But alas, once again the general public has been sold a bill of goods. Even if dealers were to sell at invoice price, the profits would be sweet. There are several discounts the public may be unaware of. Holdbacks are a reserved profit number taken off to ensure x dollars of profit. Dealer incentives are not always published or available to consumers and provide an added savings. Then there are the management incentives that sales managers receive depending on how many pieces are sold monthly, quarterly and yearly. Then there are the factory incentives which probably only the owners are aware of. Many do not kick in until the end of the year when the final numbers are tallied
I have several friends who walk into dealerships point to a car and buy it for MSRP. Its those individuals who make it possible for me to negotiate a better deal.
So the simple answer is there are very few people who can really appreciate what the final profits will be.
Our recent economic times has given me a big hint. I have always suspected for sure even when you make a good deal, you have still gotten..............!!!
Locally due to lack of sales at a Dodge dealership where the fancy Ram pickups were selling for 25 to 30 thousand, you can now buy the very same pickup from 17 to 19 and I am quite sure he is making a profit at that price.
So that is more in the 40 percent range.
How many people actually purchase parts, oil, accessories and so on from a dealer? Some I assume, but most shop on line, or find things elsewhere as dealer prices are extremely high. My local dealer I think has to dust off the oil bottles and shake out the riding clothes for dust. Nice big fancy new dealership, with some very high prices on the bikes, that is where he makes the money , and at 10 percent, he would have to close the doors.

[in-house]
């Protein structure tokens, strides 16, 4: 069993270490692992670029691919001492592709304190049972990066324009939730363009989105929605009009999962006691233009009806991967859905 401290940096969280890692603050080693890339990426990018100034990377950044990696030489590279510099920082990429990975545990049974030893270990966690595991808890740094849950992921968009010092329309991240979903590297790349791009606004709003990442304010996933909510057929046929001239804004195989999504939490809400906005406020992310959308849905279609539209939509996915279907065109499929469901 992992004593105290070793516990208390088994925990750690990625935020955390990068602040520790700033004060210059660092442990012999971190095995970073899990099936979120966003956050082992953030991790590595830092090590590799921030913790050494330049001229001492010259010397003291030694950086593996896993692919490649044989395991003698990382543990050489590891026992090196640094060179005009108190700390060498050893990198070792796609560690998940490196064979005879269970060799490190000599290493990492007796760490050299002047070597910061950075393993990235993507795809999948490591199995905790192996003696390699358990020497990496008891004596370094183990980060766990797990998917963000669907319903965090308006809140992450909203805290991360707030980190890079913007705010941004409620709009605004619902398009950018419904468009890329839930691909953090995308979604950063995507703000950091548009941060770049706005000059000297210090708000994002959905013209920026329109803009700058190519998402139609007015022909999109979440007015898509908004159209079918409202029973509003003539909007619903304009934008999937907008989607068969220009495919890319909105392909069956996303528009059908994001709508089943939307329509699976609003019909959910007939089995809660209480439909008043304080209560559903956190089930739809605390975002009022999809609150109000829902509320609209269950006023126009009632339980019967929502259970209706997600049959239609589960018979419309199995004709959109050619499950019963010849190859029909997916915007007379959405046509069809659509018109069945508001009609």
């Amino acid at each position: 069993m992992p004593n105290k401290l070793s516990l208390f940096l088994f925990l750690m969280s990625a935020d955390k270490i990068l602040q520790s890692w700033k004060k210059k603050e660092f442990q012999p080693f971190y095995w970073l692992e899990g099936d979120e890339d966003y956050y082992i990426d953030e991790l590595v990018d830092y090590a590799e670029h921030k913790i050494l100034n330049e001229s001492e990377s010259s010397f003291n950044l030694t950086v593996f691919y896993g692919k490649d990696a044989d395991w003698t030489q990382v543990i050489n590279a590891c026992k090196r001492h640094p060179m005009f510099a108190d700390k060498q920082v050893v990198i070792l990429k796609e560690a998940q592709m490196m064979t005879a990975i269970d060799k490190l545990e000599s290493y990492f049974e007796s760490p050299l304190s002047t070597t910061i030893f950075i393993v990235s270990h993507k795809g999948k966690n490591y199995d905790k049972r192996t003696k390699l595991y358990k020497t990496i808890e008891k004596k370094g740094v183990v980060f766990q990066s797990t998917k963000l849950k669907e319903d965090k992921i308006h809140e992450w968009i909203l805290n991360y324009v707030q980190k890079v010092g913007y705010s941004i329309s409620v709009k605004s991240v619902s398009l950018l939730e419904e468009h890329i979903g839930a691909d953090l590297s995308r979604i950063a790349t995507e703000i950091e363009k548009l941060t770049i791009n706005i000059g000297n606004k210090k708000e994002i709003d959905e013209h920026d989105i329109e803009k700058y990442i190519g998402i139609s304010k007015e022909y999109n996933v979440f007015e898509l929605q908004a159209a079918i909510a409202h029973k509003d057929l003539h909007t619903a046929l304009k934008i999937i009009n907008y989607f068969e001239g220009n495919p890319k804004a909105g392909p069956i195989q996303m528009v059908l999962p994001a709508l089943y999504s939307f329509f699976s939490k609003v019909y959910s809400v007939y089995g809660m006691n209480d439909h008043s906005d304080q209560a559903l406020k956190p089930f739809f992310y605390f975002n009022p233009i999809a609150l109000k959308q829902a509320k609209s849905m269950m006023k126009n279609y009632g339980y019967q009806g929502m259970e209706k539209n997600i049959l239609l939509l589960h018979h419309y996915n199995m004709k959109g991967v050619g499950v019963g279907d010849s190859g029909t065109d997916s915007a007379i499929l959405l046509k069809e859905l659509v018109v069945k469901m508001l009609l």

They also manage to sell 90 percent of purchasers about 2 grand or more of extra services such as an in house service plan, and a high priced warranty with a tidy profit for themselves. Do not forget also that each and every finance contract the dealer makes a percentage off that, so add it all up and it is quite lucrative.
Yea, I am not buying the low percentage thing. There is a whole lot of profit in the bikes, and that sell for invoice nonsense, believe it if you wish to, the dealer will smile all the way to the bank.
Please do not mis-understand, they have to make a living, just as I do, I also wish a nice tidy profit, just that all the sales hype is just that, hype.
And no matter how good a deal you got, you still have been got. :joke: You are going to have to get up early to match wits with a sales staff. They are going to win, we are going to lose, but by how much, I suppose it depends on if the utility bill needs to be paid that day. Kit
Does it really matter? The economy depends on sales everyday. We have thousands/millions of businesses that sell small, inexpensive items at 200 - 300% mark up and nobody even really thinks abt it. That retailer may sell thousands/millions of units each year. Mean-while, our sellers of the big ticket items sell far less volume and still have to make a decent living. (Otherwise - they'd only be selling the small inexpensive items).
I think that some people always believe they are going to get screwed by a salesman, but I honestly believe there are many, decent retailers out there who will treat you fair and agree to a number that makes the buyer happy and still gives the salesman an income to live on.